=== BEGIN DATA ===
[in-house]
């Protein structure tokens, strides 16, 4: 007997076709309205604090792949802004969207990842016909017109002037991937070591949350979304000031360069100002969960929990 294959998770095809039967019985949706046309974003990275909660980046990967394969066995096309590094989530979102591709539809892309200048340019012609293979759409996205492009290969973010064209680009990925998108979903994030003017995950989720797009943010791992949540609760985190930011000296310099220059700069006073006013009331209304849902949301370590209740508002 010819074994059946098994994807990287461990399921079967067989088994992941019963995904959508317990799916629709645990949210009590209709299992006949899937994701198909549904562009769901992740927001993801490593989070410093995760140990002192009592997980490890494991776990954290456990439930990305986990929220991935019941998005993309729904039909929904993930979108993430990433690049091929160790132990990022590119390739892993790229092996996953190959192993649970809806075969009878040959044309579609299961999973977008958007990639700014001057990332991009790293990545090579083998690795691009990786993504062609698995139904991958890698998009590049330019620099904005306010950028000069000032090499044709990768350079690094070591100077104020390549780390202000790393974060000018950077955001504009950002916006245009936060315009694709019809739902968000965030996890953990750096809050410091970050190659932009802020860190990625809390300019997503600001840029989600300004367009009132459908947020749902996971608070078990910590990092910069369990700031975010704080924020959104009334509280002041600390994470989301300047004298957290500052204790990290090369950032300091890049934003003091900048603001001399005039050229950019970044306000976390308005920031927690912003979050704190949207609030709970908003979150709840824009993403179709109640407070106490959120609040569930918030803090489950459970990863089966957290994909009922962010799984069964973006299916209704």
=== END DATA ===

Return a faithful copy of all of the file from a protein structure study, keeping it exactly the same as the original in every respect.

[in-house]
């Protein structure tokens, strides 16, 4: 007997076709309205604090792949802004969207990842016909017109002037991937070591949350979304000031360069100002969960929990 294959998770095809039967019985949706046309974003990275909660980046990967394969066995096309590094989530979102591709539809892309200048340019012609293979759409996205492009290969973010064209680009990925998108979903994030003017995950989720797009943010791992949540609760985190930011000296310099220059700069006073006013009331209304849902949301370590209740508002 010819074994059946098994994807990287461990399921079967067989088994992941019963995904959508317990799916629709645990949210009590209709299992006949899937994701198909549904562009769901992740927001993801490593989070410093995760140990002192009592997980490890494991776990954290456990439930990305986990929220991935019941998005993309729904039909929904993930979108993430990433690049091929160790132990990022590119390739892993790229092996996953190959192993649970809806075969009878040959044309579609299961999973977008958007990639700014001057990332991009790293990545090579083998690795691009990786993504062609698995139904991958890698998009590049330019620099904005306010950028000069000032090499044709990768350079690094070591100077104020390549780390202000790393974060000018950077955001504009950002916006245009936060315009694709019809739902968000965030996890953990750096809050410091970050190659932009802020860190990625809390300019997503600001840029989600300004367009009132459908947020749902996971608070078990910590990092910069369990700031975010704080924020959104009334509280002041600390994470989301300047004298957290500052204790990290090369950032300091890049934003003091900048603001001399005039050229950019970044306000976390308005920031927690912003979050704190949207609030709970908003979150709840824009993403179709109640407070106490959120609040569930918030803090489950459970990863089966957290994909009922962010799984069964973006299916209704």